Main Street 1 was the name given to a Salute to the Arts to be held Downtown—a weekend happening of celebrations highlighting the performing and visual arts, on the sidewalks, streets, and store windows located between Dallas and McKinney on Main Street. Sakowitz and Foleys Department Stores, and the Cultural Affairs Committee of the Houston Chamber of Commerce, with Mayor Louie Welch's blessing, sponsored the event. It was the beginning of the cultural salute that grew and evolved into today's Houston International Festival.
Houston's Main Street Art Happening was moved from Downtown (where the City Ordinance prohibited street closings) to the Houston Museum of Fine Arts and its grounds across from the Contemporary Arts Museum, still on Main but now more "mid-town". This attempt at an outdoor-indoor celebration created safety concerns with crowds of pedestrians crossing streets, leading to a subsequent relocation in 1974.
The Art Happening moved to Hermann Park, near the Museum. It was expanded to two weekends to help minimize the risk of inclement weather affecting attendance.
The event was named "The Houston Festival", and remained so for the next ten years. The organizational structure changed, with the creation of The Houston Festival Foundation Inc., a 501 (c)(3) non-profit with its own Board of Directors and budget, separate from the Houston Chamber of Commerce sponsorship. The Foundation remains the producing entity today.
The Festival moved back downtown, this time with two stages across from the Alley Theatre and Jones Hall, at what is now Jones Plaza. Attendance grew but expansion was limited at that site.
The Festival moved to a larger potential site at Market Square, in order to accommodate the growing number of participants and attendees.
The City of Houston signed an Ordinance proclaiming the Houston Festival as an official City-sponsored salute to the visual and performing arts, and permitted the event to expand and locate at the Sam Houston Park area of Downtown Houston.
"Rendezvous Houston," highlighting the anniversaries of Houston and the Texas Sesquicentennial celebrations and one of the biggest events ever staged in Houston, was produced as the centerpiece of the Houston Festival. Lasers and fireworks danced above and around the skyscrapers downtown accompanied by French composer Jean-Michel Jarre's original music compositions. The 1.3 million people in attendance and the national media were all astonished at the event which is still remembered proudly to this day.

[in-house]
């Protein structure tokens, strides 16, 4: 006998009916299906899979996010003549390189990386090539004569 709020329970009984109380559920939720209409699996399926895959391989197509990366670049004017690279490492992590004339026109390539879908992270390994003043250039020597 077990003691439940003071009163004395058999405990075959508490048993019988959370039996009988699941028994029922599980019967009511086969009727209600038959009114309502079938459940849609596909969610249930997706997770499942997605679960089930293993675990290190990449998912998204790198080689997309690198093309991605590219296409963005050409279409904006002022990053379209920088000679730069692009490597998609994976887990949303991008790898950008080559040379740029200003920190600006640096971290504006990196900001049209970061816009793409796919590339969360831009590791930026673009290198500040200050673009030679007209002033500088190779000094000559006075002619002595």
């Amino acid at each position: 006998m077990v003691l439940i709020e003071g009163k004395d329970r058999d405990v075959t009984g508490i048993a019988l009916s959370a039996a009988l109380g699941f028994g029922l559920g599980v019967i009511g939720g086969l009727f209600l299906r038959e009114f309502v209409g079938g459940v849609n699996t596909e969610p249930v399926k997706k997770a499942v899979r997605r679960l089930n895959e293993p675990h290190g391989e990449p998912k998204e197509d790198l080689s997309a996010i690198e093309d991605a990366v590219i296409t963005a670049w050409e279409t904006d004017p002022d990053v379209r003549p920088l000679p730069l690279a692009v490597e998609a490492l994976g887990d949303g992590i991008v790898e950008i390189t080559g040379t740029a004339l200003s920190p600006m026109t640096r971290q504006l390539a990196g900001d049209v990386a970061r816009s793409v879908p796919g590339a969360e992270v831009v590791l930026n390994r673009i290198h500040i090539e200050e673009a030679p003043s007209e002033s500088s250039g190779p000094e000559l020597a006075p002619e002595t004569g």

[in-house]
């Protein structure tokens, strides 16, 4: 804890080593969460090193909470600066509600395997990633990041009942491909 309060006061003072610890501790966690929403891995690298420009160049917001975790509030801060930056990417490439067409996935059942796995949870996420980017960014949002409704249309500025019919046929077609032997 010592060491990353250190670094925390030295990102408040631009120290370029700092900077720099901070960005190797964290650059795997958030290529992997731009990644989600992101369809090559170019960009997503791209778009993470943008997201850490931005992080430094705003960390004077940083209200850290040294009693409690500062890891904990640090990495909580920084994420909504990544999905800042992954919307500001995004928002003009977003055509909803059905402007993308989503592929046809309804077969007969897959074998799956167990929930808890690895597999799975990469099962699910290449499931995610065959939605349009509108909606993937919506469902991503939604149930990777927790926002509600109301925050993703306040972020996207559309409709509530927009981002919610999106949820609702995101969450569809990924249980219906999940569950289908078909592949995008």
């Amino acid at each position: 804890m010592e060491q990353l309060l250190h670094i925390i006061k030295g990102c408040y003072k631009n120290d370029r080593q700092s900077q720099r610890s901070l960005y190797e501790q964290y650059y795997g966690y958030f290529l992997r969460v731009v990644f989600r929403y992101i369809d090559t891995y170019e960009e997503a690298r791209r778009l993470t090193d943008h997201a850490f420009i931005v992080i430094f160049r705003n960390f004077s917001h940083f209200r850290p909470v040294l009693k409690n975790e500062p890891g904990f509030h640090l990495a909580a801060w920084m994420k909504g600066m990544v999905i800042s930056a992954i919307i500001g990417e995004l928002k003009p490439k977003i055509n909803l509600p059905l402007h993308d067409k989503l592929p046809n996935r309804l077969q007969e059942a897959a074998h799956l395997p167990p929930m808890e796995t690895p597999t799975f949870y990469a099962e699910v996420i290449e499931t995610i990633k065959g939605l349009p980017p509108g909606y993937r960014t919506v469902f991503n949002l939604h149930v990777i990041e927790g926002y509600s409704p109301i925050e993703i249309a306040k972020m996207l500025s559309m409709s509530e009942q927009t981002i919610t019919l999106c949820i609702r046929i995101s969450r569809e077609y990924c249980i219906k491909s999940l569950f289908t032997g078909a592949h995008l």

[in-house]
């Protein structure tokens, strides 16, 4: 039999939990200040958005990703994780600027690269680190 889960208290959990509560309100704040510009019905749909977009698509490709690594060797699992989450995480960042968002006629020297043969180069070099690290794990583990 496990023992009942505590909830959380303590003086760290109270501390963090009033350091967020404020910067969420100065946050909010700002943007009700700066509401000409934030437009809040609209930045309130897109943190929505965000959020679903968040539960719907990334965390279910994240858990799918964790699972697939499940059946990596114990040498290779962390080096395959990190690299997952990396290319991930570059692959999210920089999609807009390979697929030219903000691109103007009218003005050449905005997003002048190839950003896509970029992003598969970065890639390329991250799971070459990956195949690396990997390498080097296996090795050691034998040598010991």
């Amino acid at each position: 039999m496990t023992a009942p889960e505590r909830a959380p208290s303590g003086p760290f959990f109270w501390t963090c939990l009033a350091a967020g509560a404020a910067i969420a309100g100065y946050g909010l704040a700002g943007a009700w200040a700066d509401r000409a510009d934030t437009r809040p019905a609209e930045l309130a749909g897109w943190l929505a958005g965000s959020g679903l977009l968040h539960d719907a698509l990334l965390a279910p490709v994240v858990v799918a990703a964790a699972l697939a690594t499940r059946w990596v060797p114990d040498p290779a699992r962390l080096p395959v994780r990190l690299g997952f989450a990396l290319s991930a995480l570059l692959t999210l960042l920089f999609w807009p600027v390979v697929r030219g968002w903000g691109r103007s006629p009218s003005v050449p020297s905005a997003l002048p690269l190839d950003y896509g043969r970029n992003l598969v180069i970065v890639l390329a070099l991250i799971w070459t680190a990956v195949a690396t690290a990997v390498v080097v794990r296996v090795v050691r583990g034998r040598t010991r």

However, the costs of producing the event and subsequent financial fallout led to a restructuring of the The Houston Festival Foundation. James Austin, previously director of the Memphis in May festival, was hired in late summer 1986, and he and the Board set out to re-examine the path and future for the Festival. This began the expansion of the basic concepts of the event, adding the now-established education and business collaborations and programs.
The name of the celebration was changed to "The Houston International Festival" to celebrate Houston's role as an international city, highlight its ethnic diversity, and better educate the youth of the Houston in the arts and cultures of other countries. A plan was developed to spotlight the arts and cultures of an individual country or region of the world each year, with assistance from the participating governments at the highest levels possible. At the same time, the festival continued to build more performing stages to ensure presentations of the arts from around the world during the two-week event.
To sharpen the international theme and present new and fresh arts, Australia was the first country of honor, with the international theme showcasing that country's culture and arts -- visual, performing, culinary -- as well as an all-day business conference focusing on Australian and Texan businesses.
Also in 1987, the Houston International Festival, asked the Orange Show Center for Visionary Art to organize a parade to build on the success of the New Music Parade. The Orange Show agreed to produce an event dedicated to art cars. Roadside Attractions: The Art Car Parade was born in April, 1988 with a 40 car parade seen by an estimated 2,000. By the following year, the parade size doubled and the crowd swelled to tens of thousands. Another major milestone was the entry of Rebecca Bass and Edison Middle School in 1990. "The Body Shop" went on to win major awards, and started educators across the city to see art car projects as tools to teach life skills and engage students with their schools and community. This collaboration led to the Art Car Parade becoming a successful, independent event produced by the Orange Show in 2000.
1989 - 2003